This might not tell you much if there are only a few ingredients in the yoghurt, but if there’s fruit listed then not all of the sugars above 5g in the nutrition table will be from added sugars.

“Sugar, organic sugar, honey and syrups regardless of type all mean added or free sugars.”

Added vitamins and minerals

Added vitamins such as Vitamin D or minerals in children’s yoghurts are a bonus, yes, but it shouldn’t be the main reason for choosing a brand.

In fact, I would be highly suspicious of any packaging that positions the yoghurt as a mighty choice for children due to its added vitamins and minerals.

The shocking truth is that the product is bound to be hiding lots of added sugar.

Take this example of a children’s yoghurt.  There’s 12g of sugar per 100g.  If we allow up to 5g of sugar from lactose, then there’s at least 8g of added sugar.  

If you have a toddler, they are ideally taking a daily vitamin D supplement so there is no nutritional benefit from choosing this brand of children’s yoghurt for its vitamin D.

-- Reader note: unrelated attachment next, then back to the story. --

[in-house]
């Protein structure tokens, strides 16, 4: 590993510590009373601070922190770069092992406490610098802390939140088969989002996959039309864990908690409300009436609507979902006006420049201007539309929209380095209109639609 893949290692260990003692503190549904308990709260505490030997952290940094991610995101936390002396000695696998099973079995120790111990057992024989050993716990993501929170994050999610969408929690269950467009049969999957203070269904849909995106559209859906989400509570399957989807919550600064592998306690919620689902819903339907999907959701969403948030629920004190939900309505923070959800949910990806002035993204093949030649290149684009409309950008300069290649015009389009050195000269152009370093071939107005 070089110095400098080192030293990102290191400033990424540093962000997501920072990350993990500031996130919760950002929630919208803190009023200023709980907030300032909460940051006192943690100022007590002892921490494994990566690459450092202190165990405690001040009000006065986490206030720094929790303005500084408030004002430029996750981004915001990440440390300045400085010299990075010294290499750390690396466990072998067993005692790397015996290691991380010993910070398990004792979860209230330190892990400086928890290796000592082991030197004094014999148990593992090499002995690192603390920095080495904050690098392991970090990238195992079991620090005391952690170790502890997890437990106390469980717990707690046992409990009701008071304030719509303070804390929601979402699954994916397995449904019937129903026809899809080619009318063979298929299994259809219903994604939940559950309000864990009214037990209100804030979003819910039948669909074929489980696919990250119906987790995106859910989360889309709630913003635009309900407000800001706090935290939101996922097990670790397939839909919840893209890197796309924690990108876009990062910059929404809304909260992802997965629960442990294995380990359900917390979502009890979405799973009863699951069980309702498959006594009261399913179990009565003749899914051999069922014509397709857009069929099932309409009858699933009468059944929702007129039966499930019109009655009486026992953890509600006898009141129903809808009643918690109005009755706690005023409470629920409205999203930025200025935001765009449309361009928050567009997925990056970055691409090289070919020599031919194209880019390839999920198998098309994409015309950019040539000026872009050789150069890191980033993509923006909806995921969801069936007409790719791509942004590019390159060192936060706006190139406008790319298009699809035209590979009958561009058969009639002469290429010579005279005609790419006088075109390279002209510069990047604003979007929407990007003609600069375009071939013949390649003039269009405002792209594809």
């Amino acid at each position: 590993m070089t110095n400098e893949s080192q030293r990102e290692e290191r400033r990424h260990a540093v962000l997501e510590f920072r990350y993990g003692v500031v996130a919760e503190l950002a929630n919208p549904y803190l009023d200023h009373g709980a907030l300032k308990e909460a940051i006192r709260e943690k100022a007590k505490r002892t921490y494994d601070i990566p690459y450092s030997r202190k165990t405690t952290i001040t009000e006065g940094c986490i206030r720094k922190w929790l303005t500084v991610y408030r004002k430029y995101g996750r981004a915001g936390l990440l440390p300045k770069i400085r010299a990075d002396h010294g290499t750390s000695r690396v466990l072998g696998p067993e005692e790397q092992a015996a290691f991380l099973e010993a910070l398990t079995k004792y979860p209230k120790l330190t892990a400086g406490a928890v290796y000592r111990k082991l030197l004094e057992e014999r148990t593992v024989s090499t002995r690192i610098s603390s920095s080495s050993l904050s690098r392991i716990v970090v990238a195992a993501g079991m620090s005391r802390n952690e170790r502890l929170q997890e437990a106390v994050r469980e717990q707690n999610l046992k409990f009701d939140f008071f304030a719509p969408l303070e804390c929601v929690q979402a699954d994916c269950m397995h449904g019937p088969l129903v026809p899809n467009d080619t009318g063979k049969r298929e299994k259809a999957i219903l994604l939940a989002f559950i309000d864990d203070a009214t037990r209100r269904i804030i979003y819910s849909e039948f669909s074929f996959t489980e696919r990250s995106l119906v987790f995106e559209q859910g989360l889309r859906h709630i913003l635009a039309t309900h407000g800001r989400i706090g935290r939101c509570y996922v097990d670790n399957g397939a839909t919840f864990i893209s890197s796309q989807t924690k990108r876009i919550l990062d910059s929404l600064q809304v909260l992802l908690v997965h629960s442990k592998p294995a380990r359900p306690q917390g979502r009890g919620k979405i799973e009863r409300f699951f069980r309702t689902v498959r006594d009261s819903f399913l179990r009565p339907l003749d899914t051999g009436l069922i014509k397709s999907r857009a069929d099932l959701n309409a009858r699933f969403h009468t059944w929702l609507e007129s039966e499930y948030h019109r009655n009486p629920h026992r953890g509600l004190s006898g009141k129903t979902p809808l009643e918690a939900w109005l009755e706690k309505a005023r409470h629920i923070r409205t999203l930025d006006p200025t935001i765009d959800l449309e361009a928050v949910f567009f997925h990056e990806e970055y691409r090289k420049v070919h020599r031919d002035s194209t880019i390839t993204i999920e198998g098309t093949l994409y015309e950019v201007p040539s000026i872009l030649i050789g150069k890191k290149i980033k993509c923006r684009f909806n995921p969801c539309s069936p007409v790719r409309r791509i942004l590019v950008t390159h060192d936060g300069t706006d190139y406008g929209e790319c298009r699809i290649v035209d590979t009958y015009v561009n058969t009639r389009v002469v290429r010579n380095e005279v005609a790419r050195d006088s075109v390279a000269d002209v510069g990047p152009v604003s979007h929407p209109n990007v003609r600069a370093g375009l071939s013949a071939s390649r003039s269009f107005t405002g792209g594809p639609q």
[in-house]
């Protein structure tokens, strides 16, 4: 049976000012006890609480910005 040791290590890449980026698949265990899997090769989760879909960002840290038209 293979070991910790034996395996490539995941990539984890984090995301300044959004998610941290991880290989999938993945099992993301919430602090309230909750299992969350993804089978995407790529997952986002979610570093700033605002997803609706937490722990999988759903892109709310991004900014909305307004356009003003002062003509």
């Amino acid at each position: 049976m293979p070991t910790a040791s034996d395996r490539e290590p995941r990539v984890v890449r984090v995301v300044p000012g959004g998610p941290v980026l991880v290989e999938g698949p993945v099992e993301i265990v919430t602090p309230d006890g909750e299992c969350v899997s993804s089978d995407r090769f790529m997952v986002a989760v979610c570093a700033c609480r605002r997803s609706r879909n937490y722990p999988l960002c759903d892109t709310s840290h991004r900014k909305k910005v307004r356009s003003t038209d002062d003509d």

Yes, there are groups of children who are at high risk of vitamin D deficiency and would benefit from foods fortified with it.  The focus of this post is about choosing a brand of yoghurt from a sugar perspective.

What’s the verdict?  Of course, this range of children’s yoghurt isn’t ideal.  But let me tell you a little secret.  You’ll find this Peppa Pig range of yoghurt in my own fridge.

Why am I sharing this with you?  My daughter loves to select this brand of yoghurt when we go shopping.  I indulge her and let her buy it and she’s offered a single pot once or twice a week.  That seems to satisfy her.  It’s about balance and considering what else your child eats during the week.  There are also alternative protein and calcium-rich foods that can help bridge the gap in meeting requirements if you choose not to give yoghurt as a snack or dessert most days of the week.

A valuable way of balancing sugar: remind kids that all foods are delicious.  Vegetables are delicious and so are high sugar foods.  My philosophy with food is that my children shouldn’t feel deprived or restricted in any way.  Instead, we are aiming for balanced eating.  Could that approach work for you?


Should you go organic yoghurt?

That’s entirely up to you.  Whilst many organic brands of yoghurt may be high in added sugar they may, in fact, have a decent chunk of fruit contributing to the total amount of sugar.  


Valuable ways of reducing sugar: keep a tub of natural or Greek yoghurt in the fridge.  This means that you can go half and half.